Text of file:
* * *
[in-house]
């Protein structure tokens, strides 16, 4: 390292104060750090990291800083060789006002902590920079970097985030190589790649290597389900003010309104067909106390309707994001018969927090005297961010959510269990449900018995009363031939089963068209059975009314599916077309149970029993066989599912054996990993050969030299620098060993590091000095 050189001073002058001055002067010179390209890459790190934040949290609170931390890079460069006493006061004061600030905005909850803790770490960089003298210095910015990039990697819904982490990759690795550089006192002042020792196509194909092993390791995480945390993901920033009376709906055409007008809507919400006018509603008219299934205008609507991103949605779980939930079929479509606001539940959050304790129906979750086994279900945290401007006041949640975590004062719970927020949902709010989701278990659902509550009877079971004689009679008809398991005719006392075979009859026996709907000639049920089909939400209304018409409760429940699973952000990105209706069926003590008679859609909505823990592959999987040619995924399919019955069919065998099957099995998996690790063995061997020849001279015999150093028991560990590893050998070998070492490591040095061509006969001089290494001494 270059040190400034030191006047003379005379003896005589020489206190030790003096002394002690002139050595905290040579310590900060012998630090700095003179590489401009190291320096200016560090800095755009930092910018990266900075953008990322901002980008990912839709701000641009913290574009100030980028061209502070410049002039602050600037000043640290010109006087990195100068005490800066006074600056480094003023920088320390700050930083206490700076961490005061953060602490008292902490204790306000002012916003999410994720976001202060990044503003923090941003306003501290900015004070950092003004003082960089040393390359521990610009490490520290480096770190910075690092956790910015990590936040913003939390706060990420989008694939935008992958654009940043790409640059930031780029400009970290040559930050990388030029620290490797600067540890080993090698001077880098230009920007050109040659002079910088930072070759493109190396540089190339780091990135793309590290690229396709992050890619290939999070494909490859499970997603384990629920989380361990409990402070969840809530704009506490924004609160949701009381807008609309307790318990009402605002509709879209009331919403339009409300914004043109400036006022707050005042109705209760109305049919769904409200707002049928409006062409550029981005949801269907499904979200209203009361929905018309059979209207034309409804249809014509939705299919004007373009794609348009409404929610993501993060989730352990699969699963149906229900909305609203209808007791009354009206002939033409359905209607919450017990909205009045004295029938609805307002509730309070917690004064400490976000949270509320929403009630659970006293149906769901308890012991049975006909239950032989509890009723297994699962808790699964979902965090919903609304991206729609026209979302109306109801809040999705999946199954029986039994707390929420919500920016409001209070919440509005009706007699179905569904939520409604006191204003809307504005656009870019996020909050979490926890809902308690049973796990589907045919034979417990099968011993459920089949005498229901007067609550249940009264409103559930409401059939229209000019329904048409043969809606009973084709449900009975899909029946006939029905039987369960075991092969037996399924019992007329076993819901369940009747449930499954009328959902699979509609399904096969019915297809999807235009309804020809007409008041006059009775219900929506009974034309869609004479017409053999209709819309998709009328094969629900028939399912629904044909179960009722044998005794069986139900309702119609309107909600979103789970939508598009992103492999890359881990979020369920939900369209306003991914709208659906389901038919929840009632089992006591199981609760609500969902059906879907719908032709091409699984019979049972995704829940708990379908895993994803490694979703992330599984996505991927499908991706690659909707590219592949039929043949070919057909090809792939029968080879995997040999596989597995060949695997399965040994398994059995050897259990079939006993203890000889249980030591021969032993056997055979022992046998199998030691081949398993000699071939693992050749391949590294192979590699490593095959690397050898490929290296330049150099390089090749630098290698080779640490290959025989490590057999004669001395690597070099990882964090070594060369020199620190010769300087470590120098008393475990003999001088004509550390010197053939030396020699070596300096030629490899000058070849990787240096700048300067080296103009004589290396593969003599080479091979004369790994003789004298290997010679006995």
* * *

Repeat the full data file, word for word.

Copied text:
[in-house]
């Protein structure tokens, strides 16, 4: 390292104060750090990291800083060789006002902590920079970097985030190589790649290597389900003010309104067909106390309707994001018969927090005297961010959510269990449900018995009363031939089963068209059975009314599916077309149970029993066989599912054996990993050969030299620098060993590091000095 050189001073002058001055002067010179390209890459790190934040949290609170931390890079460069006493006061004061600030905005909850803790770490960089003298210095910015990039990697819904982490990759690795550089006192002042020792196509194909092993390791995480945390993901920033009376709906055409007008809507919400006018509603008219299934205008609507991103949605779980939930079929479509606001539940959050304790129906979750086994279900945290401007006041949640975590004062719970927020949902709010989701278990659902509550009877079971004689009679008809398991005719006392075979009859026996709907000639049920089909939400209304018409409760429940699973952000990105209706069926003590008679859609909505823990592959999987040619995924399919019955069919065998099957099995998996690790063995061997020849001279015999150093028991560990590893050998070998070492490591040095061509006969001089290494001494 270059040190400034030191006047003379005379003896005589020489206190030790003096002394002690002139050595905290040579310590900060012998630090700095003179590489401009190291320096200016560090800095755009930092910018990266900075953008990322901002980008990912839709701000641009913290574009100030980028061209502070410049002039602050600037000043640290010109006087990195100068005490800066006074600056480094003023920088320390700050930083206490700076961490005061953060602490008292902490204790306000002012916003999410994720976001202060990044503003923090941003306003501290900015004070950092003004003082960089040393390359521990610009490490520290480096770190910075690092956790910015990590936040913003939390706060990420989008694939935008992958654009940043790409640059930031780029400009970290040559930050990388030029620290490797600067540890080993090698001077880098230009920007050109040659002079910088930072070759493109190396540089190339780091990135793309590290690229396709992050890619290939999070494909490859499970997603384990629920989380361990409990402070969840809530704009506490924004609160949701009381807008609309307790318990009402605002509709879209009331919403339009409300914004043109400036006022707050005042109705209760109305049919769904409200707002049928409006062409550029981005949801269907499904979200209203009361929905018309059979209207034309409804249809014509939705299919004007373009794609348009409404929610993501993060989730352990699969699963149906229900909305609203209808007791009354009206002939033409359905209607919450017990909205009045004295029938609805307002509730309070917690004064400490976000949270509320929403009630659970006293149906769901308890012991049975006909239950032989509890009723297994699962808790699964979902965090919903609304991206729609026209979302109306109801809040999705999946199954029986039994707390929420919500920016409001209070919440509005009706007699179905569904939520409604006191204003809307504005656009870019996020909050979490926890809902308690049973796990589907045919034979417990099968011993459920089949005498229901007067609550249940009264409103559930409401059939229209000019329904048409043969809606009973084709449900009975899909029946006939029905039987369960075991092969037996399924019992007329076993819901369940009747449930499954009328959902699979509609399904096969019915297809999807235009309804020809007409008041006059009775219900929506009974034309869609004479017409053999209709819309998709009328094969629900028939399912629904044909179960009722044998005794069986139900309702119609309107909600979103789970939508598009992103492999890359881990979020369920939900369209306003991914709208659906389901038919929840009632089992006591199981609760609500969902059906879907719908032709091409699984019979049972995704829940708990379908895993994803490694979703992330599984996505991927499908991706690659909707590219592949039929043949070919057909090809792939029968080879995997040999596989597995060949695997399965040994398994059995050897259990079939006993203890000889249980030591021969032993056997055979022992046998199998030691081949398993000699071939693992050749391949590294192979590699490593095959690397050898490929290296330049150099390089090749630098290698080779640490290959025989490590057999004669001395690597070099990882964090070594060369020199620190010769300087470590120098008393475990003999001088004509550390010197053939030396020699070596300096030629490899000058070849990787240096700048300067080296103009004589290396593969003599080479091979004369790994003789004298290997010679006995």